Arthur Stejskal comments, "In the early 1960s TMF brought us out from our rustic, rural setting to the beautiful, luxurious Evergreen Hostel at Sun Moon Lake. It was a different world with delicious meals, comfortable accommodation, as well as the fellowship with a host of fellow missionaries. This with the wonderful speakers and practical advice gleaned from special interest groups provided us as a family with the R &R we desperately needed."

    I think that it is hard for us today to imagine what a great help and encouragement such a conference was for missionaries fifty years ago. Some of the intensity of the feelings of participants in those days come through in a prayer letter written by Grace McGill, who with her husband, Clare, served with the Presbyterian Church in Taiwan from 1953 to 1984. In that 1954 prayer letter she wrote, "These have been rich days here on the mountaintop. Approximately two hundred missionaries assembled at Sun Moon Lake for the third Taiwan Missionary Fellowship Conference, 1954. Literally dozens of mis sions were represented. How we reveled in the fellowship and ministry of Dr. Alan Cole, a young OMF missionary from Australia. He exhorted and challenged us on points of weakness for all of us. The grandson of Hudson Taylor . . . ministered the `Thus saith the Lord' on the holy life. Many other sidelights included Mrs. J.O. Fraser speaking on the work she and her husband had done among the Lisu of West China. Mrs. Doug Sparks, a new bride who recently joined Orient Crusades through marriage after spending three years on the Billy Graham team reported on the London Crusade." She comments for TMQ, "That was my report on our first TMF experience in a letter to my parents. We frequently made TMF part of our summer vacation. We loved getting up to the cooler climate at the lake. The holidaying features for a young family—swimming, boating, hiking—were all there."

    Of course, when you have groups of people together, you will periodically have a crisis of one sort or another. Wes Milne, who first came to Taiwan with OMF in 1954, recalls, "Our favorite picnic and swimming spot was a tiny island far out on the lake where remains of an old Japanese shrine still stood. We would descend or dive off its steps into the deep water and swim and frolic around the island. One day a group of us were rowing out to the island in a rented boat, taking turns at the oars, when one of our number—a middle-aged English lady—announced that she was going to swim the rest of the way. She promptly stood up and—against our protests, for the island was still a good way off—dived into the lake! We rowed on and soon left her far behind. It wasn't long before we heard a feeble wail of distress, `I can't cope! I can't cope!' With groans of reluctance, we turned around, laboriously rowed back, and fished her out!"

    Transportation to the TMF conference was often a challenge when it was held at Sun Moon Lake. David Woodward, who with his wife, Betty, served with OMF (1953-1956) and TEAM (1958-1983), looks back on his travel to the TMF Conference, "Travel up to Sun Moon Lake was often difficult because of mud slides or flood ing in the 1950s. I can remember getting off a bus with others, then walking over a lengthy stretch of railway trestles, water rushing underneath, to get to another bus waiting for us." Russell Zinn, who has served in Taiwan with his wife, Esther, with the Evangelical Friends since 1958, recalls that after the 1959 conference concluded, they "decided to stay on a few days for a vacation. A terrific rainstorm that lasted for days brought a flood. Floods washed out the road and railroad and many bridges. Landslides closed whatever road there was left. I hiked back to Chiayi and Esther and the girls came out a week later by US Marine helicopter."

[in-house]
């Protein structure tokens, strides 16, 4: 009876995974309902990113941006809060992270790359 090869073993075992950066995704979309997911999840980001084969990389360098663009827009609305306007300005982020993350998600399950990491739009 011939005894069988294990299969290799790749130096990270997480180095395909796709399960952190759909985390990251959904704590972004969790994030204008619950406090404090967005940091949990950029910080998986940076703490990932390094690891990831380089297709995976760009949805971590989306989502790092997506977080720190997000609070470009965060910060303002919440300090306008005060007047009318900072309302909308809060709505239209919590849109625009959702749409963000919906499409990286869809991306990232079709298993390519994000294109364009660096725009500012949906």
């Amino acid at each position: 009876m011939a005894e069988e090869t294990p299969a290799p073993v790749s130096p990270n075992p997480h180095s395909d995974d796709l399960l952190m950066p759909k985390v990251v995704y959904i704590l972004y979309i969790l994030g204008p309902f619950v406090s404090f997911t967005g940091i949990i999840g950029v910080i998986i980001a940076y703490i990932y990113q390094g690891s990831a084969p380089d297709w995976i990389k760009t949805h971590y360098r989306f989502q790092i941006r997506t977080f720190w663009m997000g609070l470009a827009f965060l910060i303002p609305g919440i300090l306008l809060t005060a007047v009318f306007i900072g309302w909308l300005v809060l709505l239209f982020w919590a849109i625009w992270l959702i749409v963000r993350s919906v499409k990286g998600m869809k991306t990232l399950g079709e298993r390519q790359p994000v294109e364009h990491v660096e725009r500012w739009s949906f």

Grace McGill remembers a similar incident coming from the east side of the island, "We tried the newly opened cross-island highway. We got as far as Lishan, visiting Tayal villages en route, and were typhooned in for many days. Finally we were invited into the Taipower office in Lishan and offered a ride out in a jeep that they were bringing through Puli to ferry out a hydro inspector who was also marooned up there. We jumped at the chance. It was a memorable ride. At one point out in the midst of nowhere the driver stopped the jeep at the foot of what seemed to me a vertical incline. He fiddled with the four-wheel gear shifts for a few minutes, and then started to crawl slowly like giant ant up on that incredibly steep hill. Before long we were in Puli, and on a bus. We arrived in perfect time for the beginning of the TMF Conference."


The Move to Morrison Academy

    In the early 1960s the location of the annual TMF Conference was changed to Morrison Academy in Taichung, where it has been held ever since (both at the previous and present school campuses) except for one or two years at Tunghai University. I don't know if the reason for the change of venue was because of the difficulty of transportation, the cost, the size of the facility, or some other reason, but several have indicated that the change of location changed the dynamics of the TMF Conference. As Arthur Stejskal put it, "The time of refreshing continued when TMF moved to Morrison, but the setting and getting away from the routine of regular ministry was never quite the same."

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